A staple in Japanese cuisine, Miso Soup, is a must to start off the day right, in combination with white rice as breakfast; I indulge in Miso Soup before sushi, it’s the perfect broth to settle your tummy. Although this light broth may not be substantial enough to be your whole meal, it is the perfect pairing option.
If you love to indulge in Miso soup, you have probably wondered what the soup consists of… so the ingredients are simple: Water, Miso, Scallions, Seaweed, Tofu, Sesame Oil and a dash of Soy-sauce. That last ingredient makes Miso Soup NOT GF, but… if you are like myself you will cheat with Miso and will overlook the tummy ache.
So what is Miso? LOL
The stock that Miso Soup consists of is called ‘Dashi’ made from softened Miso paste which oddly enough is made from dried: baby sardines (Niboshi), dried kelp (Kombu), smoked bonito/ tuna (Katsuobushi) or dried Shiitic… @TheYLife bets you didn’t know that! In America the Miso Paste is often dissolved in vegetable, chicken or fish stock, and on occasion certain Japanese households will add potatoes and carrots.
According to nutritionists pure Miso paste could be an ingredient to be weary of since it consists of 275 g of sodium, which equates to about 400% sodium, but Miso does have some excellent additional nutritional attributes: fiber, protein, amino acids, Vitamin K, riboflavin and Omega- 3 & 6 fatty acids.
While doing my ‘Misosearch’ I found a study from the Researches at Japan’s National Cancer Centre and published by the Journal of National Cancer Institute, and reported by the BBC News in 2003, where it was discovered that three or more bowls of Miso Soup daily ingested by Japanese women had actually reduced their risk of getting breast cancer, by 40%! Since the ‘isoflavones,’ which are chemicals found in plants, most often in soybeans, mimic the female sex hormone oestrogen, the isoflavones prevent breast tumors and inhibit the development of breast cancer, “by blocking the cancer causing effects of oestrogen.”)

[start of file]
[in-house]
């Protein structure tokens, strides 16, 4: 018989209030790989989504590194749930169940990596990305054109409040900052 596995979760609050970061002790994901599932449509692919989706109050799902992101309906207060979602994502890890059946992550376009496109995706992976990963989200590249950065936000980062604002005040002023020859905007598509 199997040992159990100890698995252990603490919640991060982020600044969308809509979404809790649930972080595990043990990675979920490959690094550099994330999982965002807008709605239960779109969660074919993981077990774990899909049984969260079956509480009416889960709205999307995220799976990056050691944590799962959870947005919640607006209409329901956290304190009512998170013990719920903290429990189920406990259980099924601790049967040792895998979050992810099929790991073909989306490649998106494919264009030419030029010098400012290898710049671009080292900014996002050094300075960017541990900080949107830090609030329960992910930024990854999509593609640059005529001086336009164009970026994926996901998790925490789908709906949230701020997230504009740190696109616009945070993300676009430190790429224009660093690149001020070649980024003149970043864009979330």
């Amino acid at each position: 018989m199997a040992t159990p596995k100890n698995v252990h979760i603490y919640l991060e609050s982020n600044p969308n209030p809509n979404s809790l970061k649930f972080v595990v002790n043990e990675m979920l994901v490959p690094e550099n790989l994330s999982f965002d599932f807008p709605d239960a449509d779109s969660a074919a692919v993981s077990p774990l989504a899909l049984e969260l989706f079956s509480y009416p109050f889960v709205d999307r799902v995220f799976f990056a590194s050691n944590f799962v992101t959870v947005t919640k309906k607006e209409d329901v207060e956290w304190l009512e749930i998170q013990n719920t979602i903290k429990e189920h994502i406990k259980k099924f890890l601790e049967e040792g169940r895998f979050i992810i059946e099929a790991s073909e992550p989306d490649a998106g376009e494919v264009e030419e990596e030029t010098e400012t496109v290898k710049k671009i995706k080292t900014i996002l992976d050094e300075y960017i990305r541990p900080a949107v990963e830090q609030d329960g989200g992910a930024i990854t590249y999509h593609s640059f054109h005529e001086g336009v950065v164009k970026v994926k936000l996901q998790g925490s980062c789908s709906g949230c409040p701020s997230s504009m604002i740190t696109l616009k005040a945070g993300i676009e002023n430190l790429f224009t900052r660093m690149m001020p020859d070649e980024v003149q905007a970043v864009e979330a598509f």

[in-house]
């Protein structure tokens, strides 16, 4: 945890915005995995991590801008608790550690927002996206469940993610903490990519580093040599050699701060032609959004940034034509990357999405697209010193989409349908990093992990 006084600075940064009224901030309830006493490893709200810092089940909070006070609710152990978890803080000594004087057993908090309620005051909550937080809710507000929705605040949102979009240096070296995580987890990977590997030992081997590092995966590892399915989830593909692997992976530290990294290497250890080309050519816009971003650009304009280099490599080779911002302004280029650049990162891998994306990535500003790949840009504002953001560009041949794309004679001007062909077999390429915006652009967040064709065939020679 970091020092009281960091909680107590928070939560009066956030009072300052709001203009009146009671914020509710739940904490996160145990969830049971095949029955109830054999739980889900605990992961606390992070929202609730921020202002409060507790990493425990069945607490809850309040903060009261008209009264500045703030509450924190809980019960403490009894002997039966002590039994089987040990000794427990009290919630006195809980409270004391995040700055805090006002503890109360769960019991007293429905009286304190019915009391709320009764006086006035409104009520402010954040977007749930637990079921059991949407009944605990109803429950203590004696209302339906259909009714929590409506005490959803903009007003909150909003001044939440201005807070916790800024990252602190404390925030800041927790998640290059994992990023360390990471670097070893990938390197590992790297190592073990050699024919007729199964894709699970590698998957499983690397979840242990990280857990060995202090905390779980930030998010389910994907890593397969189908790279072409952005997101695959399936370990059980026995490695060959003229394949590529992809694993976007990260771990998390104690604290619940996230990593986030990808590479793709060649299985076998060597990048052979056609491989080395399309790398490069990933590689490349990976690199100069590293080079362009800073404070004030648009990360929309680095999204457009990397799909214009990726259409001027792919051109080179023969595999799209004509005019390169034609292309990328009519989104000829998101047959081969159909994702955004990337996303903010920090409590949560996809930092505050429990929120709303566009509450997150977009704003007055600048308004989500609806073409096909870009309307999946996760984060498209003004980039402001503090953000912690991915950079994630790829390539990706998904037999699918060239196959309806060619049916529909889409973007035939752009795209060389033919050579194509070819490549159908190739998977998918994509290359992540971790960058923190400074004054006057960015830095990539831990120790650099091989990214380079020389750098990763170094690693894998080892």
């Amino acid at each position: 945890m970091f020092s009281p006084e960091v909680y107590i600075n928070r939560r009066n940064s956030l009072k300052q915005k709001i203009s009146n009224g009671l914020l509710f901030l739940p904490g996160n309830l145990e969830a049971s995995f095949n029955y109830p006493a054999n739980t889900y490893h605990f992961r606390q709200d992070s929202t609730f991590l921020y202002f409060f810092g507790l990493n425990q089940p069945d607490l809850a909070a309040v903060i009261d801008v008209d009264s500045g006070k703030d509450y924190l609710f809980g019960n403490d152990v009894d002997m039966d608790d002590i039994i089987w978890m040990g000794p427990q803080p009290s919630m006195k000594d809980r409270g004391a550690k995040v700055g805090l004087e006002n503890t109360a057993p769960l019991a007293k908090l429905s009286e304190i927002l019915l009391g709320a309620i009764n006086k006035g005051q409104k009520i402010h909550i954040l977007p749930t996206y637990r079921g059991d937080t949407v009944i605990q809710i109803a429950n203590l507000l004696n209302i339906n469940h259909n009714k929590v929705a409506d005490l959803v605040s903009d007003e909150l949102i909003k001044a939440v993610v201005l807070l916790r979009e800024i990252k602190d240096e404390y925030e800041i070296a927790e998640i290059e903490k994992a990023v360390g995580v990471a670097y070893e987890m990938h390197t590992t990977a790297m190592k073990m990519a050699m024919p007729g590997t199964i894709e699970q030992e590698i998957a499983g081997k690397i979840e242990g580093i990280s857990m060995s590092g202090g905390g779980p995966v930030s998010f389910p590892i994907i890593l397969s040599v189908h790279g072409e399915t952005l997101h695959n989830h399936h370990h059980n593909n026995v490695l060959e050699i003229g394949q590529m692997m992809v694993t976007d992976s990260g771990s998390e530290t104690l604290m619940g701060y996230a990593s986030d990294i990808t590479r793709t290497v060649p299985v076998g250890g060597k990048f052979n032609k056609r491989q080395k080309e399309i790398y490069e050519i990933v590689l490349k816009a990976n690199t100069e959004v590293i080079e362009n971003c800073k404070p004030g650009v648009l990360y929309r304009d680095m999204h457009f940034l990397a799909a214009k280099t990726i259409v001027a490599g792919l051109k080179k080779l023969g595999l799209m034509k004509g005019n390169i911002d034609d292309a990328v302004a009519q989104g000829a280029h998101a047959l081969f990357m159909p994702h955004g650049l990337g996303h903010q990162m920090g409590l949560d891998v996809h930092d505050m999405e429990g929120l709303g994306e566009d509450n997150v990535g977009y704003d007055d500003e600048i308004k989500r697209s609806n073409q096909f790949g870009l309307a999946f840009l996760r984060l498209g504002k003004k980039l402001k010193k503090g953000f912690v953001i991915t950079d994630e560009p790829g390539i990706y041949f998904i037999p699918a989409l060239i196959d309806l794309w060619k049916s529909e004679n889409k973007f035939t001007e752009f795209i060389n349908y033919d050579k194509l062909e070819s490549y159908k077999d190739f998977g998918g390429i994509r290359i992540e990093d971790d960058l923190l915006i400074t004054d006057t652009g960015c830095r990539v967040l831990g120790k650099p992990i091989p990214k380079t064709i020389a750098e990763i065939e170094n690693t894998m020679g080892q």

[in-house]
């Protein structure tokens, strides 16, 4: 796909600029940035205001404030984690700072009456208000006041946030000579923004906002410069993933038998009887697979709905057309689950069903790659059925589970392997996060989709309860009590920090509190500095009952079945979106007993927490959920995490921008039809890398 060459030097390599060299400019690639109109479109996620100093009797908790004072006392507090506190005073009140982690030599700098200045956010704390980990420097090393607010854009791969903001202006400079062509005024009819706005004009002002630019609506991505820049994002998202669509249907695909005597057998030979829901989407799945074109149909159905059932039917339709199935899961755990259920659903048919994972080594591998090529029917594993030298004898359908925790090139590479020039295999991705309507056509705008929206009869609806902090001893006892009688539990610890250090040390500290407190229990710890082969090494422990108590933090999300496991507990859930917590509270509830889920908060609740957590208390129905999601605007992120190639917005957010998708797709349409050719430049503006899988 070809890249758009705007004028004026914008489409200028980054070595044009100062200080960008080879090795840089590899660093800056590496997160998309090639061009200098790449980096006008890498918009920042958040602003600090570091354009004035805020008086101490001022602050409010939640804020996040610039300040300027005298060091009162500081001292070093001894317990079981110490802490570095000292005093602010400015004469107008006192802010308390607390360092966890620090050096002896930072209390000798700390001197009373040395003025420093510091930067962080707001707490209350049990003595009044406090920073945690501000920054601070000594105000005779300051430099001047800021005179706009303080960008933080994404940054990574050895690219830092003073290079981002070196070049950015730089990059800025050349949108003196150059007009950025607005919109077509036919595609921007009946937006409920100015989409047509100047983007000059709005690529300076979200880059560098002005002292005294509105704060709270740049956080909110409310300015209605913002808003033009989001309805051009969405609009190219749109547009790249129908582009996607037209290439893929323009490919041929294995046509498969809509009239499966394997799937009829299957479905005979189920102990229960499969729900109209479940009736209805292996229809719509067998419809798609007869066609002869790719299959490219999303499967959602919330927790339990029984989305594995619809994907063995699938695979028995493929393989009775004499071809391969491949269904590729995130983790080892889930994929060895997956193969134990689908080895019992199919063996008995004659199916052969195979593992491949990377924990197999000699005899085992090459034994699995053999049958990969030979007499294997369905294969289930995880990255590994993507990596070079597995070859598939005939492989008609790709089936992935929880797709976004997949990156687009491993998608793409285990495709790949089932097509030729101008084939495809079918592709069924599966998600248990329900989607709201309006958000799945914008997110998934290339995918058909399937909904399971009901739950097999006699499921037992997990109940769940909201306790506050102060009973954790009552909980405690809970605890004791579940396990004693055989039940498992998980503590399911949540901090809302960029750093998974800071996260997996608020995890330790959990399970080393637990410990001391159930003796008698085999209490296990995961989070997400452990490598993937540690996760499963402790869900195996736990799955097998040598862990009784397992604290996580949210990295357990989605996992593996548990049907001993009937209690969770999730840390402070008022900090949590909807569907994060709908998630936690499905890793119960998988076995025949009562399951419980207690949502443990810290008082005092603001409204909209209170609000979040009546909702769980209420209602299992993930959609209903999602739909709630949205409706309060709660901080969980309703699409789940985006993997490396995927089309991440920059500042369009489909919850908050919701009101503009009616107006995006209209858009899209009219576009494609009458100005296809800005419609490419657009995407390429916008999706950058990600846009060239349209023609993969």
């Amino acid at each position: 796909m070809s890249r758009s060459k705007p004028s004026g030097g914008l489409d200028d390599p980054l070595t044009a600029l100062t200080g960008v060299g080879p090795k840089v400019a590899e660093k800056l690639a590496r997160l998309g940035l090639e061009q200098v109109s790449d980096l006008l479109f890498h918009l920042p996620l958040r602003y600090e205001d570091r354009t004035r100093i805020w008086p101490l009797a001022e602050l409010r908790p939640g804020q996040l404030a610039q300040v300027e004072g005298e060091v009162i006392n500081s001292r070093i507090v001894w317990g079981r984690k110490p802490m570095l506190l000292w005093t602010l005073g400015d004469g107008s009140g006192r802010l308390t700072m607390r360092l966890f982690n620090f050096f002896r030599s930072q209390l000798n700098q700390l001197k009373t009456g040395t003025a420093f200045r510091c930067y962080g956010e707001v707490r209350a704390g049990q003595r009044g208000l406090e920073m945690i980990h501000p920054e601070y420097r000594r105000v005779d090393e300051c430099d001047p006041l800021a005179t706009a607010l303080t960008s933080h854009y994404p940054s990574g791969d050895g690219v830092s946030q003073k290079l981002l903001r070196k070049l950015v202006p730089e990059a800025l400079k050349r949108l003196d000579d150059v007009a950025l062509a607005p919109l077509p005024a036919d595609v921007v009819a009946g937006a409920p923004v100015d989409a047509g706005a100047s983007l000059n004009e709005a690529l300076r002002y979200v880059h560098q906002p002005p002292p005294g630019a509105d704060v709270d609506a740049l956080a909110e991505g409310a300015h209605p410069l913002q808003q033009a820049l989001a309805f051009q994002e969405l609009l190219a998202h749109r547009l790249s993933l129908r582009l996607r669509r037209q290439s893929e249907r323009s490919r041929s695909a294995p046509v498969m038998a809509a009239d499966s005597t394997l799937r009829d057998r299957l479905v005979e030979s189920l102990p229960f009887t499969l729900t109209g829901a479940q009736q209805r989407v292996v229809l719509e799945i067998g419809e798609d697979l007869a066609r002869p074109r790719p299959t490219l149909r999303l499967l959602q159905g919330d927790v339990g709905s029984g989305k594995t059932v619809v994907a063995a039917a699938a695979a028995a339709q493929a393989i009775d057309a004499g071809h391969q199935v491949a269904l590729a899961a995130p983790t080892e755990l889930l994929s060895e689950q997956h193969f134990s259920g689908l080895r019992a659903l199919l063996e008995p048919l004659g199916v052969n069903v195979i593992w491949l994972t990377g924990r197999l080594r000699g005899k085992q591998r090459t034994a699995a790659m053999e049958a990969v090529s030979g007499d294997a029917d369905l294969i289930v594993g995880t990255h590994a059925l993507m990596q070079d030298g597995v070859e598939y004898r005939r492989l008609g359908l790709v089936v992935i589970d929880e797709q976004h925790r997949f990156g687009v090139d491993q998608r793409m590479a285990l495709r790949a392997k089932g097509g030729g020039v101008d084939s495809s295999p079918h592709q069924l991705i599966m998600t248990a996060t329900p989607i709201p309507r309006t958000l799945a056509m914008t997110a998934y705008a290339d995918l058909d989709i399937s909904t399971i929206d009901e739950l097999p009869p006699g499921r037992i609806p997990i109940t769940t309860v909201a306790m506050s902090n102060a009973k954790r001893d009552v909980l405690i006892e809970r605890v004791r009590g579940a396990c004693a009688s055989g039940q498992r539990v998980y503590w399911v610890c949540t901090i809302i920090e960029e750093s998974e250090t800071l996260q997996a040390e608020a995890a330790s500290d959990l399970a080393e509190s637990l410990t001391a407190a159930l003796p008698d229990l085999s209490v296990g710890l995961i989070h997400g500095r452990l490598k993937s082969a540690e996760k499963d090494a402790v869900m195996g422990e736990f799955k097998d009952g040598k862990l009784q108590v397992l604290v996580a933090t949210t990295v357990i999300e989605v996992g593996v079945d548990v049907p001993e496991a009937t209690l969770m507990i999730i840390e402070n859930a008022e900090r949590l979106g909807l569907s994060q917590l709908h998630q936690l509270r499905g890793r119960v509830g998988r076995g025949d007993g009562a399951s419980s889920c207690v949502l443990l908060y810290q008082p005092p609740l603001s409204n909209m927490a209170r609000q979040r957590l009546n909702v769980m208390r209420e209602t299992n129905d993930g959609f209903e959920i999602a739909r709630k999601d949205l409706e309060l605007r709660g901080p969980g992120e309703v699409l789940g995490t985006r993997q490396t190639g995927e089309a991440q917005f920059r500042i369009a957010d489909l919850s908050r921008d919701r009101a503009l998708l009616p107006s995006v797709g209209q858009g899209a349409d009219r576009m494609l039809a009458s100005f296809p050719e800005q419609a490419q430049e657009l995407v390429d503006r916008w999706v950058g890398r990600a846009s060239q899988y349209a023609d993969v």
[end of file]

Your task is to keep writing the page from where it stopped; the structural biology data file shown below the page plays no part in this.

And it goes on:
You see, the soybean has been used as a food source for more than 5,000 years and traces of soy can be found in most foods today. According to researchers from The American Cancer Society, after numerous laboratory experiments on animals and observational research studies on humans, soy may actually reduce the risk of several types of cancer, including: Breast, Ovarian, Prostate and Uterine in women before they reach the post-menopausal state. The effects of soy on the post-menopausal woman, have yet to be determined.
So the next time you are craving something light to warm you up, grab a cup of this great and easy Miso soup at home; incorporate this Japanese tradition into your diet, by purchasing the single-serving instant Miso packets, simply add boiling water and serve!